Financial Literacy Among the U.S. Latinx Community
Financial literacy is a wide-ranging term that essentially applies to an understanding of one’s economic situation. It can include everything from understanding what is needed to buy a house to being able to develop a sound retirement plan.
Honing financial literacy can be particularly important for ethnic groups in the U.S. who are at an economic disadvantage. This includes the Latinx community, with Hispanic families owning a median of just 20% of the wealth held by a typical white family.
Hispanics have faced many disadvantages in the U.S. that date back decades, and instead of improving, those problems have only been exacerbated in recent years following the Great Recession and COVID-19 pandemic.
Many of these issues, such as the wealth and retirement gaps, cannot be solved on an individual level and would require broad, systemic changes for everyday Hispanic Americans to see a real difference.
But understanding financial literacy — and some of the causes behind these problems — can help better recognize where the largest areas of concern are and what resources are available to assist.
Latinx Population and the Wealth Gap
One massive problem that the Latinx community in the U.S. faces is the wealth gap. Simply put, Hispanics just have less money than the average white American. And they have few opportunities to close that gap.
“A big part of the problems that Latinos face is income. They tend to be over-represented in occupations that are typically low wage,” Susana Barragán, a policy analyst with UnidosUS, told Annuity.org.
“They also typically don’t have access to benefits like paid family medical leave, retirement accounts, health insurance, and so all of that really compounds to the wealth gap that exists for Latinos.”
According to the St. Louis Fed, the typical Hispanic family owns a median of $38,000 of family wealth, which is just a fraction of the median amount of $184,000 for a white family. Overall, 76% of Hispanic families have less wealth than the typical white family.
This is a massive gap that cannot be closed overnight, and many different factors have played a role in its buildup. But one major barrier is education.
There is a strong correlation between education and wealth, with those who receive a higher education often having a better shot of building up wealth. But Hispanic Americans have a more difficult path to receiving that education.
According to the Student Borrower Protection Center, 72% of Latinx students have to take out loans in order to attend college, compared to 66% of white students.
The lack of wealth creates a cycle that can repeat over generations. Members of the Latinx community have less money, so fewer of them can afford to attend college and those that do take on debt at a higher rate.
Since fewer of them can attend college or do so without entering debt, the community ends up with less money than white Americans. That cycle causes the wealth gap to grow over time.
There is some potential long-term hope for wealth accumulation among the Latinx community. According to a McKinsey & Company study, Latinos who are born in the U.S. tend to have higher wages and more intergenerational mobility than those born outside the U.S.
“There’s been some good things that have been happening but not to the extent that we would want,” Barragán said. “But if you start looking at intergenerational mobility and generational wealth, Latinos are actually fairing pretty good.”
But despite signs of upward momentum, there are still concerns. The Latinx community still make up a large size of low-wage jobs, and the McKinsey & Company study found that Latinos continue to fall behind white Americans and are collectively underpaid by $288 billion per year.
When looking at the wages and salaries of individual workers, there remains a significant discrepancy between what Hispanics and white Americans earn.
According to the U.S. Department of Labor, the median annual earnings in 2021 for Hispanic men were $45,822 — more than $15,000 less than the median earnings for white men.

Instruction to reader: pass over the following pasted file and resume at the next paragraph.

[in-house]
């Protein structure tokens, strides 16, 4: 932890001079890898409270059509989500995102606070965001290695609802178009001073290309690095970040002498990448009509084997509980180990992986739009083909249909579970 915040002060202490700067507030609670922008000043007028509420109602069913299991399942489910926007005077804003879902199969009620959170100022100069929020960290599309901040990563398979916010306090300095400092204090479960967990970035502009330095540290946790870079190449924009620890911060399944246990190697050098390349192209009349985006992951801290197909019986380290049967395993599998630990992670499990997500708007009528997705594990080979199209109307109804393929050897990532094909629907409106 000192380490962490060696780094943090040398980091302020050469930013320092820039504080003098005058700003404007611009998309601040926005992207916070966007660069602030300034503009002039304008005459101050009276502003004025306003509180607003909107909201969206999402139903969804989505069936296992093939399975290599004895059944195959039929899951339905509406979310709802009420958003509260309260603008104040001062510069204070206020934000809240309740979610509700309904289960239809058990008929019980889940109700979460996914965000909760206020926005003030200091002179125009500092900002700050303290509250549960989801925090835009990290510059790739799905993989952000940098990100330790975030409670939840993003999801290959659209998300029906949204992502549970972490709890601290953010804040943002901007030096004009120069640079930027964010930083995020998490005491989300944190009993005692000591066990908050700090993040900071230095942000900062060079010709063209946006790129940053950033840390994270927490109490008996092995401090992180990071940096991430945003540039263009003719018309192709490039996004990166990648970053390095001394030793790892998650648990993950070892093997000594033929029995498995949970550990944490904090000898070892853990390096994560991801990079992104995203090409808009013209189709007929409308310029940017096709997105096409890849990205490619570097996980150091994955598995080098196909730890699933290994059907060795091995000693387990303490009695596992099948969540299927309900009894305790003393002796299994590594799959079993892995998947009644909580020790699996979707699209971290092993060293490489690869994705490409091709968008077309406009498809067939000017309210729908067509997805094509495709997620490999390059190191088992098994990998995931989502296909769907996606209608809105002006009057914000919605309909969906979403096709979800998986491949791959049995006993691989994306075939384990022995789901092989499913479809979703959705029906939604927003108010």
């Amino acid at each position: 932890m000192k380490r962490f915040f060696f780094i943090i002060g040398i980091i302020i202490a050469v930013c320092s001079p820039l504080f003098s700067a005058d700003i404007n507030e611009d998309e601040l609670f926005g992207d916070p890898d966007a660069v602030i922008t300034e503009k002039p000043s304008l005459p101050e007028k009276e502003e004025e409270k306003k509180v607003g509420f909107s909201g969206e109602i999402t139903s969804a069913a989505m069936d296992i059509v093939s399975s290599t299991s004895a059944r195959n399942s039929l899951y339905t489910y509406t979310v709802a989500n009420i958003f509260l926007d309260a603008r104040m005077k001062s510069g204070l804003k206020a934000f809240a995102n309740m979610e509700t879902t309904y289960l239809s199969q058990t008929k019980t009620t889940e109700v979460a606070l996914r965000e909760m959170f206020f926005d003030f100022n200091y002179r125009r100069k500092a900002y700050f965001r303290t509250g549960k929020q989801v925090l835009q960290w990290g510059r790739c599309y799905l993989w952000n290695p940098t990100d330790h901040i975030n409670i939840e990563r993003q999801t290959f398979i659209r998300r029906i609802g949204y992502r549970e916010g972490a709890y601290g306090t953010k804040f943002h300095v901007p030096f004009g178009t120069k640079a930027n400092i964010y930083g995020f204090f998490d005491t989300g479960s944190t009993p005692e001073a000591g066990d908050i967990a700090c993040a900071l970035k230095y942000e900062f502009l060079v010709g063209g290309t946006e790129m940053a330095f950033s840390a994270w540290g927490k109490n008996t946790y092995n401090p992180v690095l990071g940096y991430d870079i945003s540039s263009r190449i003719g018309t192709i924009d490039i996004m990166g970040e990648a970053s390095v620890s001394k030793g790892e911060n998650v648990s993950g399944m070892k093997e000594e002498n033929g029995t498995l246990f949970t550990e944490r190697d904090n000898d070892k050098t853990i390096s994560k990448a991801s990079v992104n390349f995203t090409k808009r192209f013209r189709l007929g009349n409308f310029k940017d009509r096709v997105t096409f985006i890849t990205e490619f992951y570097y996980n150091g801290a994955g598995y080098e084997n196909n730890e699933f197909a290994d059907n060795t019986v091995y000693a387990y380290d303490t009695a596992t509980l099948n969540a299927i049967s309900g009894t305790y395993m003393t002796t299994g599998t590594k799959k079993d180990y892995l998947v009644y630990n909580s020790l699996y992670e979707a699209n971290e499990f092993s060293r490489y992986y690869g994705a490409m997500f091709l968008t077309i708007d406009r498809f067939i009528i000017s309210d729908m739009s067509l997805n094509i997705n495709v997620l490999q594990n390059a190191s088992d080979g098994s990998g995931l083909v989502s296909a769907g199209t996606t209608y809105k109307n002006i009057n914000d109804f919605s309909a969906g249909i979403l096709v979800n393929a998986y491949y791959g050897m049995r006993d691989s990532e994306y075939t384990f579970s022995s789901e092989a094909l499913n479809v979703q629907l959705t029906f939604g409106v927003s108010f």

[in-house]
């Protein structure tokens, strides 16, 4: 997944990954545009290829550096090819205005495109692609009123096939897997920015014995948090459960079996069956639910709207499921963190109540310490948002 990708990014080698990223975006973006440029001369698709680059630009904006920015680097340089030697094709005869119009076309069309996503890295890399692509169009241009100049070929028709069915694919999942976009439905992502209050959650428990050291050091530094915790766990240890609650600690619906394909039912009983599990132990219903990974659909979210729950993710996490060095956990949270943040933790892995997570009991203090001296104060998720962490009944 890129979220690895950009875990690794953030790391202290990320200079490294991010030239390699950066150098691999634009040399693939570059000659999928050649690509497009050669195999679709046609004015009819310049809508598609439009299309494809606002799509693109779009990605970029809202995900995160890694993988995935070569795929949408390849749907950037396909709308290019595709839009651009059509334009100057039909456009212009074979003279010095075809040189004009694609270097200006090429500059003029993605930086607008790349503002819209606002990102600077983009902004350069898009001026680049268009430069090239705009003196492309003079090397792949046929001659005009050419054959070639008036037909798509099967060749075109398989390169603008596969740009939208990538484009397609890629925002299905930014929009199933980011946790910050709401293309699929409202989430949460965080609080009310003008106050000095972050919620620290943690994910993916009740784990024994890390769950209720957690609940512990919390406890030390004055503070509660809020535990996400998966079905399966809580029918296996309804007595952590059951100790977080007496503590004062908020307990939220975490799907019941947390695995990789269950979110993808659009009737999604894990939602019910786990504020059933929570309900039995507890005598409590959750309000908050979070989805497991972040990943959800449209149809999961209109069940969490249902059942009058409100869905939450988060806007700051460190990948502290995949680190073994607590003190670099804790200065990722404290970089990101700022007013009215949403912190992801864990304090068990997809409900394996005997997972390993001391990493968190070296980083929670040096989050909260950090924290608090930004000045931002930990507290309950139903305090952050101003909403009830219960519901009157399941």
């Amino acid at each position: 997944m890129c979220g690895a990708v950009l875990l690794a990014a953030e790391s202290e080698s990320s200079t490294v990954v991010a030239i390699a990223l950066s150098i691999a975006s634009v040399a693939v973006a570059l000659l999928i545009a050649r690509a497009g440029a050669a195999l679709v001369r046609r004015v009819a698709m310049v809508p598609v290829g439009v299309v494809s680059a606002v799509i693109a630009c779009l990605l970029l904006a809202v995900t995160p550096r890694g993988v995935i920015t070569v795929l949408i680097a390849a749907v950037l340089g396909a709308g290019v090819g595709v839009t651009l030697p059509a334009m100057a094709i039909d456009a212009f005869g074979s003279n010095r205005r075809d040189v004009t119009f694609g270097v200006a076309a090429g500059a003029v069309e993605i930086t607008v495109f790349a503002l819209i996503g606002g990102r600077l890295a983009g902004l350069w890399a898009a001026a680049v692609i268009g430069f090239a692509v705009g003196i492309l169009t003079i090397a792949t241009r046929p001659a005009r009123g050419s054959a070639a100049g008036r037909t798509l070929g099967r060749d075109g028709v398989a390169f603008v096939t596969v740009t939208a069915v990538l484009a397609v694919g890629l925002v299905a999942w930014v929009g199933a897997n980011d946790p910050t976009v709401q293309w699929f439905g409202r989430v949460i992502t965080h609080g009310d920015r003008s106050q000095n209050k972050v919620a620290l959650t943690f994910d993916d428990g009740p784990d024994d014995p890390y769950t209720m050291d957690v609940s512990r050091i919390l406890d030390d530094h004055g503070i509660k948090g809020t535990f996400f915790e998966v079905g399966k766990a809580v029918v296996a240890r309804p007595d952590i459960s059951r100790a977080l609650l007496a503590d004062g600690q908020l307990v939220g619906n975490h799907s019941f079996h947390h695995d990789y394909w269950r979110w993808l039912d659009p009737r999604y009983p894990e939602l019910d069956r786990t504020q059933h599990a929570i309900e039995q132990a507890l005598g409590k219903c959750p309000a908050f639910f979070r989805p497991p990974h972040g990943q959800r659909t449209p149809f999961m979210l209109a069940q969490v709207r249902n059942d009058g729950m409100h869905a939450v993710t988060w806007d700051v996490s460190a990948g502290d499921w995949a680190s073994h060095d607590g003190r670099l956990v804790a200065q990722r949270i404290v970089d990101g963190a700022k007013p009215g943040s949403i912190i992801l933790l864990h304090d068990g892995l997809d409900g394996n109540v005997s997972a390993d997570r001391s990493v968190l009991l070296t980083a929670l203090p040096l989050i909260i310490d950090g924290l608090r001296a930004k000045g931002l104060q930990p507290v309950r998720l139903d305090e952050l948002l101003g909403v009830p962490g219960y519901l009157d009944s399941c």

The median earnings for Hispanic women lagged heavily as well, coming in at $39,511 and more than $10,000 lower than the monetary figure for white women.
Part of the issue, according to Barragán, is that members of the Latinx community remain disproportionately employed in industries and jobs that do not provide the same level of earnings as traditionally higher wage fields.
“Once we are able to raise Latinos’ level of income, that would really open up the venue for many other things,” she said.
“And that doesn’t necessarily mean bring them up to what’s traditionally high-wage jobs today like lawyers or doctors. We just need to make sure that the occupations that they’re disproportionately employed in are good quality jobs that pay decent wages, that have decent benefits.”
Unsurprisingly, the wage discrepancy that individual Hispanic workers face has created a significant difference in the earnings of families as well.
The 2020 median household income for Hispanics was $55,321. The median household income for white families came in nearly $20,000 higher at $74,912.
This gap is also exacerbated by the fact that Hispanic households can be larger and multigenerational, meaning that money is split multiple ways.
The Pew Research Center found that 23.4% of Hispanic families live in multigenerational households, compared to just 13.1% of white families. Families in the Latinx community have less money for each household even though that money often must be divided to support more family members than you would see in a typical white household.
Like other categories, Hispanic representation is lacking in business ownership. The McKinsey & Company study found that Hispanics make up more than 18% of the U.S. population but own only 6% of employer firms.
Hispanic-owned businesses also have a slightly lower success rate, with 13% closing within the first year compared to 10% of white-owned businesses.
“Once we are able to raise Latinos’ level of income, that would really open up the venue for many other things.”Susana BarragánPolicy Analyst with UnidosUS
A potential part of the problem is that Hispanics are less likely to use bank loans to start businesses.
“Both because of cultural norms but also because of that income problem we talked about, Latinos are more debt-averse and they actually don’t like accumulating debt,” Barragán said.
“You would think it would be great, but obviously the way credit underwriting is done, and credit scores are calculated, you need to be able to show a history of credit.”
But in the last decade there have been signs of growth in this area and that change could be on the horizon. According to the U.S. Small Business Administration, one in four new businesses are Hispanic-owned. The growth of private businesses that have at least one employee other than the owner among Hispanics increased more than twice as fast as the national average from 2012 to 2017.
For several different reasons, the COVID-19 pandemic had a major and disproportionate impact on the Latinx community.